Explore the pristine Kaokoland landscape where desert dwelling wildlife freely roam. Get up close and personal with the nomadic Himba tribesmen and learn about their traditions and lifestyle. Use Opuwo Country Lodge as your springboard from which to witness and discover all the fascinating secrets in this remote corner of Namibia.
Home to the indigenous Himba people, the Kaokoland region south of the Kunene River is still very remote and wild where the culture and ethnicity of the people stay strong. Opuwo Country Lodge is a great example of a Namibian Hotel with fantastic views over the valley and luxury accommodation for travellers needing respite from the long desert roads.
Situated on a hilltop Opuwo Country Lodge is known as the gateway to the Kaokoland where rugged mountains, dry river courses and desert country attracts 4x4 enthusiasts from miles around. This luxurious hotel in Namibia accommodates plenty of travellers in one double room, 21 luxury double rooms, 12 standard twin rooms – all with air-conditioning and great views.
Twelve large camping sites a little distance from the main lodge feature electricity points, hot water, braai and wash up facilities. Also sitting atop a hill looking out over Opuwo, these campsites make the most of stunning views – get that camera out the minute the sun starts to sink!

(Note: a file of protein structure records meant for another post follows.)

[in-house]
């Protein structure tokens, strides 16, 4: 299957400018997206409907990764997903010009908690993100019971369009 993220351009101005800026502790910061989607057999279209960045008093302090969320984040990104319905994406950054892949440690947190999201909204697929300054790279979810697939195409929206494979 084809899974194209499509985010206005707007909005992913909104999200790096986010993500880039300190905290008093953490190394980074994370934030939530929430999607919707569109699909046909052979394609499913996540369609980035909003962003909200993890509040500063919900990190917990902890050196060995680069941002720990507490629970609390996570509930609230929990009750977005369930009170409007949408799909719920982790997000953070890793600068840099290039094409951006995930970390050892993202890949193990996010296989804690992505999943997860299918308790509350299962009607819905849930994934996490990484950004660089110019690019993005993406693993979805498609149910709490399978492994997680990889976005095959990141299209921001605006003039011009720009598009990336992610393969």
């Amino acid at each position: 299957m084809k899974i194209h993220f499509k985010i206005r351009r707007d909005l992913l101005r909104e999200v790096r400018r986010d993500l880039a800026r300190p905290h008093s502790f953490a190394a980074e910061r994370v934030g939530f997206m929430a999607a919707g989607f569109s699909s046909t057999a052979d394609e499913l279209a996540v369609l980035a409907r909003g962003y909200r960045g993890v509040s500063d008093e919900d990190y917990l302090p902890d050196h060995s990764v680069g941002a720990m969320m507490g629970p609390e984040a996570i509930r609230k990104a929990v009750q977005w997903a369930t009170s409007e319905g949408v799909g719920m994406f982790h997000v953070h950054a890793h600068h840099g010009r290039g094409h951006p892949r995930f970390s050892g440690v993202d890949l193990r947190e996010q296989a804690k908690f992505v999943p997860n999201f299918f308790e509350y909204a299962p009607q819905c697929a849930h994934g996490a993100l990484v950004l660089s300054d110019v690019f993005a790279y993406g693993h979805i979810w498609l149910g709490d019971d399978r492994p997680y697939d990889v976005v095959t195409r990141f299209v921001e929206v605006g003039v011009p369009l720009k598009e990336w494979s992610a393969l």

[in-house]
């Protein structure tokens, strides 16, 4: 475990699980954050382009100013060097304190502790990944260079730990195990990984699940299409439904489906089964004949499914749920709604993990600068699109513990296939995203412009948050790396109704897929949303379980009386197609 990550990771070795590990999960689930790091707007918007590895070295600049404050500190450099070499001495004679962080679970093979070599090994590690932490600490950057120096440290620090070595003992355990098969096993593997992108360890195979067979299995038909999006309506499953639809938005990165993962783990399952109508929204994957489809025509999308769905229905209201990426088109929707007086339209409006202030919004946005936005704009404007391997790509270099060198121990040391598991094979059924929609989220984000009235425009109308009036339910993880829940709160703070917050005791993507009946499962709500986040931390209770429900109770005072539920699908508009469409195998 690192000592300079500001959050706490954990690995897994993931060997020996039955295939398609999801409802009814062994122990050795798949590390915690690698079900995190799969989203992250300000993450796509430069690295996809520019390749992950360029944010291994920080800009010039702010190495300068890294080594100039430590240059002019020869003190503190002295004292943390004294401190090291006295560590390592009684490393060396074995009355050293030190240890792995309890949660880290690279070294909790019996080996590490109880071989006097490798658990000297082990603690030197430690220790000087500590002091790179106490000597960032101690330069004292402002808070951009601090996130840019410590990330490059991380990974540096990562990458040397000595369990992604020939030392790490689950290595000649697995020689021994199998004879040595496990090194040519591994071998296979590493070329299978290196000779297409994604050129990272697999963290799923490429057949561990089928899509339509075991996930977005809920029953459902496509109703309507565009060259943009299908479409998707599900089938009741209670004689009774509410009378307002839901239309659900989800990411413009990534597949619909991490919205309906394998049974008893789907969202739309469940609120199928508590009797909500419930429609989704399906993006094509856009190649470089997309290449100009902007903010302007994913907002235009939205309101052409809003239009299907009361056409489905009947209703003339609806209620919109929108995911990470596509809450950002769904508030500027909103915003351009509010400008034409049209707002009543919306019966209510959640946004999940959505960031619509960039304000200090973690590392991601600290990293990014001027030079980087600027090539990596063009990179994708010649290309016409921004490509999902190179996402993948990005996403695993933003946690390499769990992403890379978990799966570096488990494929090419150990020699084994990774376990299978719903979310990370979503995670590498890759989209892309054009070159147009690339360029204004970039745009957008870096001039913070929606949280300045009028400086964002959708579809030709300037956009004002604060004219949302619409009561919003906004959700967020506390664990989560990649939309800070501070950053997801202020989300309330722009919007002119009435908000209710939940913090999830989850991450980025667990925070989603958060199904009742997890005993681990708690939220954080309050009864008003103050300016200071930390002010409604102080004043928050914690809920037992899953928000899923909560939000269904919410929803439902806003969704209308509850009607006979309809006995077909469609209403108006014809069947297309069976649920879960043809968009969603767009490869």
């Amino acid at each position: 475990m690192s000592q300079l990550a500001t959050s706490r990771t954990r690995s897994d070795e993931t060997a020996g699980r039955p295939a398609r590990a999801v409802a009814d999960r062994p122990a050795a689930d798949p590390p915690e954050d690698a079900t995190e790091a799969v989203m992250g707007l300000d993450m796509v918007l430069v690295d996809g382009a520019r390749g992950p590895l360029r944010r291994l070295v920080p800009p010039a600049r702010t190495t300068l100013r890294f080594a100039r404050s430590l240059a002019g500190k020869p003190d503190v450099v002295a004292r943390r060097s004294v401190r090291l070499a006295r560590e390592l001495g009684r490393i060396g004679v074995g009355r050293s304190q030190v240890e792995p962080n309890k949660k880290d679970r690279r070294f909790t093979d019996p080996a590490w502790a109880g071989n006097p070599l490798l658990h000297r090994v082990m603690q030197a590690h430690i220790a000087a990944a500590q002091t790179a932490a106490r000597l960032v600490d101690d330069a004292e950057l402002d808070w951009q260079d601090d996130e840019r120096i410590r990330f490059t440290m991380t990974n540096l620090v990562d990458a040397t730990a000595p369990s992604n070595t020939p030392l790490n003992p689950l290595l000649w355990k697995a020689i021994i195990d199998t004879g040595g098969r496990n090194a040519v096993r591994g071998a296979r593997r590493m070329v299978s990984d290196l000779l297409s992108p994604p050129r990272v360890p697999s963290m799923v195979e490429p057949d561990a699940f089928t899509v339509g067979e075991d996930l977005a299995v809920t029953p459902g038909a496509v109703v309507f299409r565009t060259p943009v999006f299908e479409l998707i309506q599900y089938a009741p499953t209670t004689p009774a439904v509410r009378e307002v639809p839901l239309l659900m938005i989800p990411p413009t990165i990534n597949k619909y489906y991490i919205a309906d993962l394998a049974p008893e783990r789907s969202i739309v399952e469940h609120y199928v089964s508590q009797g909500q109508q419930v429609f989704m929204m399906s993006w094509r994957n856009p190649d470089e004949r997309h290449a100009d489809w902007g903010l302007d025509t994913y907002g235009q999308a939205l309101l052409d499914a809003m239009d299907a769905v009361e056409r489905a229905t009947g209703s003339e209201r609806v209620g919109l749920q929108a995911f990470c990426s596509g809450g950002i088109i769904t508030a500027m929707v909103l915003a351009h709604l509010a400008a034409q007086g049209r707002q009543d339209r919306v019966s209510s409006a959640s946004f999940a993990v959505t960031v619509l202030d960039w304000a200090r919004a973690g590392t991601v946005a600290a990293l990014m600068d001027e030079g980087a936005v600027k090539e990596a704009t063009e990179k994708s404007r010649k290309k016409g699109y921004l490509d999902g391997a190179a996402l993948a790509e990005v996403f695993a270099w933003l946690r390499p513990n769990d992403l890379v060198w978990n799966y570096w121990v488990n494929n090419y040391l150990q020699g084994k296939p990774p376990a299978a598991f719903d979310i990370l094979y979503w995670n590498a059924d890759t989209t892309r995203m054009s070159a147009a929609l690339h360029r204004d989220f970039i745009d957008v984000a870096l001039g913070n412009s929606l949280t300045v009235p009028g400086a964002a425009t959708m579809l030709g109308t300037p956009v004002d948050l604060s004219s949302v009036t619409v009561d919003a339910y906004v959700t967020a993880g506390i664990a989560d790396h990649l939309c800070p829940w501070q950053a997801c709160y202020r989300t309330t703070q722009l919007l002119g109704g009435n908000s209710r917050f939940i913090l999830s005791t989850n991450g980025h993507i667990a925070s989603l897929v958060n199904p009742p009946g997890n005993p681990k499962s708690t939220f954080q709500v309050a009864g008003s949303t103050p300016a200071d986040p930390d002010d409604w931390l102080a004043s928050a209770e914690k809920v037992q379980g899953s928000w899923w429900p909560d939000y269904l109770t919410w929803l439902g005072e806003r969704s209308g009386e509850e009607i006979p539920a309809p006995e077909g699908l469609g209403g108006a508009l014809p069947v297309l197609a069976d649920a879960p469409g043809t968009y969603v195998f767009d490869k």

Back at the hotel there is a dining room, bar, lounge and wine cellar as well as tempting curio shop. An inviting swimming pool and patio on which to catch the sun’s rays attract visitors all day. Visitors can self-drive to interesting sights such as Epupa Falls, Swartboois drift, Kaoko and Otavi. Names like van Zyl's Pass, Hartmann Mountains, Marienfluss, Epupa, Ruacana and Swartboois Drift are part of this vast and uninhabited land - a true wilderness full of amazing free-roaming wildlife.
Opuwo Country Lodge includes certain Himba villages in their responsible tourism community programme and HImba guides escort guests into these enclaves or real life. These nomadic people and their cattle are part of the Namibian landscape and their primitive lifestyle, adapted to harsh desert conditions, remains intact.